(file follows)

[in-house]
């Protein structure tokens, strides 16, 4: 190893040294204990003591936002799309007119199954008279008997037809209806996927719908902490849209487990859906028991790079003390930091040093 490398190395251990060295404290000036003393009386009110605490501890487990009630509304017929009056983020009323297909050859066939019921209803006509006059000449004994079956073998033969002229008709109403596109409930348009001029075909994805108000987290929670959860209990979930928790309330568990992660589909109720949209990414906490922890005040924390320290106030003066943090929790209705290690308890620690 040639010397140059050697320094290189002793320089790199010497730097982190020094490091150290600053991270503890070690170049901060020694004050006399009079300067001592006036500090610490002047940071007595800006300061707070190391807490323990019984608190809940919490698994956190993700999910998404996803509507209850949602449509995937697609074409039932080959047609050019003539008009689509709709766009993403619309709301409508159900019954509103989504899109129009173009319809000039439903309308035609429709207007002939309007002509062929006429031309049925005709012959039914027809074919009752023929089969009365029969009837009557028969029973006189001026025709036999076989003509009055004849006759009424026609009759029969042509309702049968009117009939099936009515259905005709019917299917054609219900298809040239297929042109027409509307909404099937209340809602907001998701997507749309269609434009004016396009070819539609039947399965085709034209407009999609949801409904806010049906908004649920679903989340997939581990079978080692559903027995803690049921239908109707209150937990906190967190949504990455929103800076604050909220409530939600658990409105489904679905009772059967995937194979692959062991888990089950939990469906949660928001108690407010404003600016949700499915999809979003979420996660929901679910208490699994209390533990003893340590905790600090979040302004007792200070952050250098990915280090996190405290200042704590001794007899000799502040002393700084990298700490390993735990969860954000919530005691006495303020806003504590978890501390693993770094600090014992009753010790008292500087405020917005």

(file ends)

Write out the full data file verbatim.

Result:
[in-house]
């Protein structure tokens, strides 16, 4: 190893040294204990003591936002799309007119199954008279008997037809209806996927719908902490849209487990859906028991790079003390930091040093 490398190395251990060295404290000036003393009386009110605490501890487990009630509304017929009056983020009323297909050859066939019921209803006509006059000449004994079956073998033969002229008709109403596109409930348009001029075909994805108000987290929670959860209990979930928790309330568990992660589909109720949209990414906490922890005040924390320290106030003066943090929790209705290690308890620690 040639010397140059050697320094290189002793320089790199010497730097982190020094490091150290600053991270503890070690170049901060020694004050006399009079300067001592006036500090610490002047940071007595800006300061707070190391807490323990019984608190809940919490698994956190993700999910998404996803509507209850949602449509995937697609074409039932080959047609050019003539008009689509709709766009993403619309709301409508159900019954509103989504899109129009173009319809000039439903309308035609429709207007002939309007002509062929006429031309049925005709012959039914027809074919009752023929089969009365029969009837009557028969029973006189001026025709036999076989003509009055004849006759009424026609009759029969042509309702049968009117009939099936009515259905005709019917299917054609219900298809040239297929042109027409509307909404099937209340809602907001998701997507749309269609434009004016396009070819539609039947399965085709034209407009999609949801409904806010049906908004649920679903989340997939581990079978080692559903027995803690049921239908109707209150937990906190967190949504990455929103800076604050909220409530939600658990409105489904679905009772059967995937194979692959062991888990089950939990469906949660928001108690407010404003600016949700499915999809979003979420996660929901679910208490699994209390533990003893340590905790600090979040302004007792200070952050250098990915280090996190405290200042704590001794007899000799502040002393700084990298700490390993735990969860954000919530005691006495303020806003504590978890501390693993770094600090014992009753010790008292500087405020917005």